I woke with a deep feeling of comforting peace. And I knew I had been given a message. I reflected on a prayer I had uttered a few nights ago. It had been a particularly “bad” day, one of those when nothing seems to go right. Mentally, I began my silent prayer by beating myself up inside. “Why did I handle things that way? Why didn’t I say this instead? Why am I such an idiot—such a failure? Please help me to figure out what I’m supposed to be doing right now.”

I can look back now and know that I had taken quite a beating to my confidence level by the adversary who is an expert when it comes to tearing us down. He never plays fair and he always hits below the belt trying to get us to believe the very worst about ourselves. He translates how others perceive us and assures that our worst fears are indeed true.
It takes quite a bit to shake off that negativity, to rise above the dark thought process that tries to convince us that we are worthless. What a challenge it can be to continue to “jog” along the path of life, keeping our outlook positive as we try to help those we meet along the way. 

How important it is to heed promptings when they come to “smile at that person,” “talk to this person,” or “give that person a compliment.” Your efforts may be what that person needs to keep going. 

And on bad days when nothing seems to go right, take a moment to ponder how wonderful you truly are. You are a son or a daughter of God. You came to this world with inspiring gifts and talents. (Yep, these two things are different. One designates physical abilities like being an artist, etc, the other denotes spiritual strengths.) Use these items to make a positive difference in this troubled world. I believe that someday, we’ll be asked to give an accounting of what we did with them. Hopefully we can truthfully answer that we blocked out the “dark side” to make life more inspiring for others.

Friday, November 18, 2016

Finding Joy

I was recently asked how I’ve been able to keep smiling, even when times are hard. It’s a question I’ve been asked repeatedly in my life. I’ve been thinking about it a lot lately. The truth is, I don’t always smile. There have been plenty of tears—mostly in silence when no one else but God can see. Despite what some may think, I’m a very private person. I keep things that are tender close to my heart. I’ve realized lately that this isn’t always good. Sometimes it’s better to share, depending on the situation.

I learned years ago that when I’m hurting the most, the best thing I can do is to serve someone else. For instance, after the loss of my father, I stumbled onto the fact that whenever I did something for others, the pain in my heart lessened. It was a discovery that helped me survive that arduous time. The more I did for others, the better I felt inside until the overwhelming heartache was an inner sting that was easier to manage.
Writing out what I was feeling helped a ton, too. It’s something I still do. I will pour out whatever is bothering me onto the written page, and then I delete or shred those things. It’s like purging away the pain. 

Focusing on the good things that are taking place is another way to survive a challenging moment. Being grateful for the blessings and tender mercies taking place helps us realize that life isn’t as bad as we sometimes think.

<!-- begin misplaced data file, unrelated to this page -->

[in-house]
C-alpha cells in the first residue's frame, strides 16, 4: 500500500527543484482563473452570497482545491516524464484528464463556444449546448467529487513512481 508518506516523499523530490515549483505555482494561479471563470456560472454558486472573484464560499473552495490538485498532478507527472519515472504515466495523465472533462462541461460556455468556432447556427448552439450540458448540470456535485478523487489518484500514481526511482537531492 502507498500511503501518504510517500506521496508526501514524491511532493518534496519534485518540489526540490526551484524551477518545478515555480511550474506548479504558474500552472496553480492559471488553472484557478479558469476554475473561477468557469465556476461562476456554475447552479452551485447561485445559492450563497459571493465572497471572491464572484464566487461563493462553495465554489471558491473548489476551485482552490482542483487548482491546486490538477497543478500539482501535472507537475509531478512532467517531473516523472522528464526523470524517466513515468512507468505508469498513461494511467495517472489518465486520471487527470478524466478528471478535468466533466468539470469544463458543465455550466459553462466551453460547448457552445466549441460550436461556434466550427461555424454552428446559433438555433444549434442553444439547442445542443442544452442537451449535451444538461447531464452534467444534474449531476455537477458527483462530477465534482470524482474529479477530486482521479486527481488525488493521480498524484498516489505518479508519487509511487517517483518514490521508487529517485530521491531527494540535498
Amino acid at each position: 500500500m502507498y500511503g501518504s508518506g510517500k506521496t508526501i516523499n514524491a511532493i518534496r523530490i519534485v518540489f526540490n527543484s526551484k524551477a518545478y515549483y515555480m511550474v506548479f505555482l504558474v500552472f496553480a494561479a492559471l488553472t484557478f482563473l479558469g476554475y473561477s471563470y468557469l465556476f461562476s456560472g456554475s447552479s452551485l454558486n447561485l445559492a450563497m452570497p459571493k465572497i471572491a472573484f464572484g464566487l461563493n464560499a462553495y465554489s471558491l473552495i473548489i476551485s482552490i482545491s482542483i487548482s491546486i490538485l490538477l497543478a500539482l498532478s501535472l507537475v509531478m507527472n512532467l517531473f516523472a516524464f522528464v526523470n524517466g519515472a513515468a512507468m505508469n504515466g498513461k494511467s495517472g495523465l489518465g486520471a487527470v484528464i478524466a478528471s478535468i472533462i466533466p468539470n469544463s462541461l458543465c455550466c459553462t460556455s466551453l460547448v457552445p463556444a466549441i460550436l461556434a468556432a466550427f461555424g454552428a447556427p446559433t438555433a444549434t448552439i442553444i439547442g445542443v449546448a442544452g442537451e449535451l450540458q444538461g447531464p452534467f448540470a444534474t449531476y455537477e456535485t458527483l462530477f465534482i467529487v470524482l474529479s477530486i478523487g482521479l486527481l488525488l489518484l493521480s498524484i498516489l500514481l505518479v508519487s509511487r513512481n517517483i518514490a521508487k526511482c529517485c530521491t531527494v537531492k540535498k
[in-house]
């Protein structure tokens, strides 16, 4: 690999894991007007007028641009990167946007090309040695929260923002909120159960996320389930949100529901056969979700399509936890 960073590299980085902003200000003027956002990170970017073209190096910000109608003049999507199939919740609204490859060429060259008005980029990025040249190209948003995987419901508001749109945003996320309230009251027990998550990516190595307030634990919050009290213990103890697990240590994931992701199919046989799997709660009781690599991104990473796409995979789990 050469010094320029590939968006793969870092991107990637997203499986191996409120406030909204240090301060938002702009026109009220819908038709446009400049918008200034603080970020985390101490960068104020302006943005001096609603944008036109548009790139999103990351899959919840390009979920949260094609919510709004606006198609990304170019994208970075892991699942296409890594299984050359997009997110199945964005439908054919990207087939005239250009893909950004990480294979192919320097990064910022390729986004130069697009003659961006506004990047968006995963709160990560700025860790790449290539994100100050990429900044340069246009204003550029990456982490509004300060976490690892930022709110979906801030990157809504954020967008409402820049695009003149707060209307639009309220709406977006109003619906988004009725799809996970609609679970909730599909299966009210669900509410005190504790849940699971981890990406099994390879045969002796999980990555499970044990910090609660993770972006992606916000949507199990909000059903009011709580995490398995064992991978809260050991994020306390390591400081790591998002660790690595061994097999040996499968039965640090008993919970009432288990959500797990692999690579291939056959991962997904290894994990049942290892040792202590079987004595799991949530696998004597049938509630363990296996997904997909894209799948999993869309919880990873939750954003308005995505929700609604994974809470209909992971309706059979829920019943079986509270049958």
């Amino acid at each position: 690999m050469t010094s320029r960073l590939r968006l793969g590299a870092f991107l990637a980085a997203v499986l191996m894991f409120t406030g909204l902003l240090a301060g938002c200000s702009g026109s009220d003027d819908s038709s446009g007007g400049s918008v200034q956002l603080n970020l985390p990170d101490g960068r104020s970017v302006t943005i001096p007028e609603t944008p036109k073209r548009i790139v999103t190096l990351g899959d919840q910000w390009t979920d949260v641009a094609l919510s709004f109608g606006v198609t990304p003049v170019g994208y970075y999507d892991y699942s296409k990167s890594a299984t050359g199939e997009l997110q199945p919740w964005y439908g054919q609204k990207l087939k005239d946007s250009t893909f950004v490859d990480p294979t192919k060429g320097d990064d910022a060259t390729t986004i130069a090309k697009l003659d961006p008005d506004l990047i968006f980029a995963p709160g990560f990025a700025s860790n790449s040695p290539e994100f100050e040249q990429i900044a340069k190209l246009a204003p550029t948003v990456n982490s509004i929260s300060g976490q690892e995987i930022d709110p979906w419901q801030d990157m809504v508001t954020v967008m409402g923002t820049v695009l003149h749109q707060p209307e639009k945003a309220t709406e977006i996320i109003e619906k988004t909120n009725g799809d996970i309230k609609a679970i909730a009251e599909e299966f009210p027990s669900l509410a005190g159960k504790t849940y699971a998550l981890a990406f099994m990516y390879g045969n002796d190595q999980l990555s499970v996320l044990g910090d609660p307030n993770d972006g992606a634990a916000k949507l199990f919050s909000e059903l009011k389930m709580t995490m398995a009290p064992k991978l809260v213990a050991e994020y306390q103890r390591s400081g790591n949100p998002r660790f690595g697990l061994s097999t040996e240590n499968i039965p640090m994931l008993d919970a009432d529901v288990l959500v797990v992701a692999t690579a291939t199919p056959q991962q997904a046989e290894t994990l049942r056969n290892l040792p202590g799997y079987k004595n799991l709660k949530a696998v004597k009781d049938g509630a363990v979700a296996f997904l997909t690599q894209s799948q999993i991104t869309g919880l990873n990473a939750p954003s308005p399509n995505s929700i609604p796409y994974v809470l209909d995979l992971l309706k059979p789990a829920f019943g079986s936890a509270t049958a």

Going for a walk has always helped me clear out the mental cobwebs that sometimes take up residency. The fresh air is invigorating (unless it’s as cold as it is this morning) and being in nature inspires peace for me. Seeing the beauty that our Father created for us to enjoy is a source of comfort.

I’ve always found consolation in the scriptures. Actually, I should say that this observation didn’t really occur until I was in college. During a particularly intense trial, I felt prompted to pick up the book of scripture that was resting on my desk. I was so upset, I picked it up and threw it across the room. Thankfully a loving Father in heaven was patient with me during that time. The book of scripture opened up to a page I needed to read. When I finally felt guilty enough to walk across the room and pick my scriptures up from the floor, a passage of scripture practically leaped off the page at me. (D. & C. 121:7-8) It was exactly what I needed to see, and the immediate peace I felt was crucial. I’ve felt drawn to the scriptures ever since and I have found comfort, inspiration, and peace when I’ve needed it most.

Prayer is another lifeline. I will sometimes spend what seems like hours on my knees pleading for guidance, comfort, and peace. I have a bit of arthritis, and being on my knees is not always a fun thing. But it’s worth it when the familiar warmth penetrates my heart and I know that somehow, things will work out.

Finally, looking for the silver linings is how I survive. I’ve been blessed with an “interesting” sense of humor. It’s a gift that runs in our family. When we gather together, we often laugh over things that other people probably think are strange. For us, it’s a great way to release stress. We mostly laugh at ourselves and each other, as we remember hilarious moments that have occurred, like the time I stepped into the hem of my long, formal dress as I was walking up the stairs to the stage during a Jr. Miss competition. Let’s just say I didn’t win the award for poise and grace that night. 

Focus on the positive. Look for the good. And as one very wise man/prophet once said, “Don’t be a pickle-sucker.” (The entire quote, by President Gordon B. Hinckley is: “ . . . My dear young friends, don’t partake of the spirit of our times. Look for the good and build on it. Don’t be a ‘pickle sucker.’ There is so much of the sweet and the decent and the good to build on.” ‘Let Not Your Heart Be Troubled,’ BYU Speeches, October 29, 1974)

We all have moments in life that are less than fun. Challenges and tests are part of why we’re here. Those items bring growth, maturity, and strength—if we allow them to work in the manner intended. The trick is to not get caught up in self-pity and bitterness. Find what helps you survive heart-rending trials—whether it’s helping others, developing talents, focusing on a hobby, etc. and so forth, and do it. Keep pushing forward and eventually, you will smile and mean it. Until then, never lose hope—knowing someday when this life is over, and the video of your life is being featured, you can be proud that you never gave up, despite the battle that raged.